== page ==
When using Allen Wrenches (Hex Keys), I've always held onto the long end because I figured it gave me better leverage and torque. Sometimes, in hard to reach places, I would hold the short end.

Then I saw these ball end hex keys. They claim that:

The advantage is that their ball end make it easier to slide the wrench into the receiving slot.

In my opinion, they've put the ball end on the wrong side.

Have I been using these incorrectly my whole life?

3 Answers 3


The ball end of the wrench fits less securely in the socket than the squared off end so you can't apply as much torque without risk of the wrench slipping or stripping the bolt head. So it makes sense that if your wrench only has the ball end on one end, that it's on the long end so you have to use the short end to hold the wrench to limit how much torque you can apply. That preserves the more securely fitting squared off short end for applying the most torque on the fastener while you hold the long end.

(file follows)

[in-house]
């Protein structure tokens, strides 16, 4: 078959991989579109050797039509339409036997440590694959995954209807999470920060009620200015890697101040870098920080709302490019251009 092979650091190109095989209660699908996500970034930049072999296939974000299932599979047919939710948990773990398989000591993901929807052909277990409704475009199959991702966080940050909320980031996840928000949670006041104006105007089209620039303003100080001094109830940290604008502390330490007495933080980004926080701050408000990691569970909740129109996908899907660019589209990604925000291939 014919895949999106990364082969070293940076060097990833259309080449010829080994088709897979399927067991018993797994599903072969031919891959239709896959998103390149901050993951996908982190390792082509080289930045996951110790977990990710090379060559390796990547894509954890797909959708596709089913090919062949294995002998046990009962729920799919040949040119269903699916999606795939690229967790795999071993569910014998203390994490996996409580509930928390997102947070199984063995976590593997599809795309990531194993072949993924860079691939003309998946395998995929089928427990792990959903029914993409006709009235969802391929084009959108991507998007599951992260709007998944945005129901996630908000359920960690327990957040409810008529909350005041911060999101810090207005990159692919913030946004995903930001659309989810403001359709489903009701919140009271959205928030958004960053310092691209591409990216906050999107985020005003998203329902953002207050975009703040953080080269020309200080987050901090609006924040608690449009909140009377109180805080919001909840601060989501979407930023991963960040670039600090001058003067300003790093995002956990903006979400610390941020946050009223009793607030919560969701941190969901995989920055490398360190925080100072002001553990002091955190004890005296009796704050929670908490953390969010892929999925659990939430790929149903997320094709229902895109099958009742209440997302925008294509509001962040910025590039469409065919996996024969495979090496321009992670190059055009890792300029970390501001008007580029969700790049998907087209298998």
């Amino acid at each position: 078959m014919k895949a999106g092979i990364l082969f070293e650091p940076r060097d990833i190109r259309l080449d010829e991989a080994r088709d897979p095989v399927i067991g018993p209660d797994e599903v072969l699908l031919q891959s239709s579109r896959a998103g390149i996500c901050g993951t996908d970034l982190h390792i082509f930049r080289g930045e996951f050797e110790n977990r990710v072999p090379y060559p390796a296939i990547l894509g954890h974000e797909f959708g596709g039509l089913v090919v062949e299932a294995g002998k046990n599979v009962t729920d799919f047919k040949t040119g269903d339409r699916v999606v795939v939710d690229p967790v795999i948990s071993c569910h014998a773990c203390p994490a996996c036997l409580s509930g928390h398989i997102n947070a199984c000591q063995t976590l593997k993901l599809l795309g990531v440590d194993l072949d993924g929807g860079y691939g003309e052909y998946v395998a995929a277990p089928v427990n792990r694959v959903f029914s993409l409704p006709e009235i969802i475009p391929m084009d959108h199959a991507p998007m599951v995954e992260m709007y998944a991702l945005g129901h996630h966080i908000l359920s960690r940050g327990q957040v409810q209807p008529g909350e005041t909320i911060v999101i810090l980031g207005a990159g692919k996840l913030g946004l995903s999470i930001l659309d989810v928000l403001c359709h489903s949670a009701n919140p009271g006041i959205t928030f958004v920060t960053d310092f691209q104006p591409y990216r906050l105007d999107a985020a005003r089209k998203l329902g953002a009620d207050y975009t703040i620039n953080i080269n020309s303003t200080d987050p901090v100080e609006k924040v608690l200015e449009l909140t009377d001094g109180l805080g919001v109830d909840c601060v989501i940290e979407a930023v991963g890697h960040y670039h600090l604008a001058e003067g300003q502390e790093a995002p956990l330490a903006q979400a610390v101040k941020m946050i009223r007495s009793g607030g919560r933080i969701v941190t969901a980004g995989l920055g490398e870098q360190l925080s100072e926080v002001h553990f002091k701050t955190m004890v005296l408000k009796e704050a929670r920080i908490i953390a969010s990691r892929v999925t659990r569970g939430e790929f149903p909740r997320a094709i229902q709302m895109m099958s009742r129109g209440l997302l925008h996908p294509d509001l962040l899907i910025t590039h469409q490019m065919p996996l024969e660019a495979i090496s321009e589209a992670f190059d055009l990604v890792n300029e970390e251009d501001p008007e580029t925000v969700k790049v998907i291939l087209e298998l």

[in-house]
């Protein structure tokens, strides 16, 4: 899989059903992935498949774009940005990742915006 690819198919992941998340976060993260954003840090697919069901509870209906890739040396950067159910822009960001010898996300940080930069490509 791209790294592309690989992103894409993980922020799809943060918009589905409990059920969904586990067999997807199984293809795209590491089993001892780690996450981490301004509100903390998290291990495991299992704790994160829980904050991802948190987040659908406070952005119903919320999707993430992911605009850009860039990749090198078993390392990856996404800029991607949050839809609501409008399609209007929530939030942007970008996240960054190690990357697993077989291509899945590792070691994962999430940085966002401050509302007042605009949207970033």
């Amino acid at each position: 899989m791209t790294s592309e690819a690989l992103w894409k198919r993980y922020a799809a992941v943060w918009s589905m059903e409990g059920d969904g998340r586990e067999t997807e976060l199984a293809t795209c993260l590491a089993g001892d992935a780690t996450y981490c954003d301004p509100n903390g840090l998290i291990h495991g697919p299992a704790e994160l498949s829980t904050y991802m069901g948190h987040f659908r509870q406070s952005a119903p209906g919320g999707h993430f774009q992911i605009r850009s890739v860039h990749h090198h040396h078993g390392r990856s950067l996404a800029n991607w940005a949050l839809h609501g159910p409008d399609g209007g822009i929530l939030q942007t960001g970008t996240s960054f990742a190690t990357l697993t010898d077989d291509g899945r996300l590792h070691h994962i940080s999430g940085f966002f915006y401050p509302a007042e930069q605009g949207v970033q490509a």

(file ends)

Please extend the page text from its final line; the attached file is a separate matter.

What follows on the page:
Its ok to use either end of the wrench on the fastener and sometimes space limitations will force you to use one or the other.

  • 1
    Short end in hex capscrew for final tightening, long end for quick run in. I've twisted the ball off before (with assistance, the screw was in a hole the short end wouldn't reach), so there's a reason they were made with the ball on the "wrong side". Nov 28, 2013 at 22:12

There is another whole class of hex wrench to consider as well. These are called Tee Handle Allen wrenches. You can get these in both regular straight cut ends and in the ball end style. For many assembly and disassembly operations they are superior to the old standard L shaped allen wrench. The Tee Handle allows for a reasonable amount of torque to be applied to the bolt or screw. The ball end permits the tool to be used to tighten or loosen the fastener without having to be axially aligned with the hex slot.

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The Ball end is not designed to apply breaking or final torque it is intended for faster easier removal once loosened.

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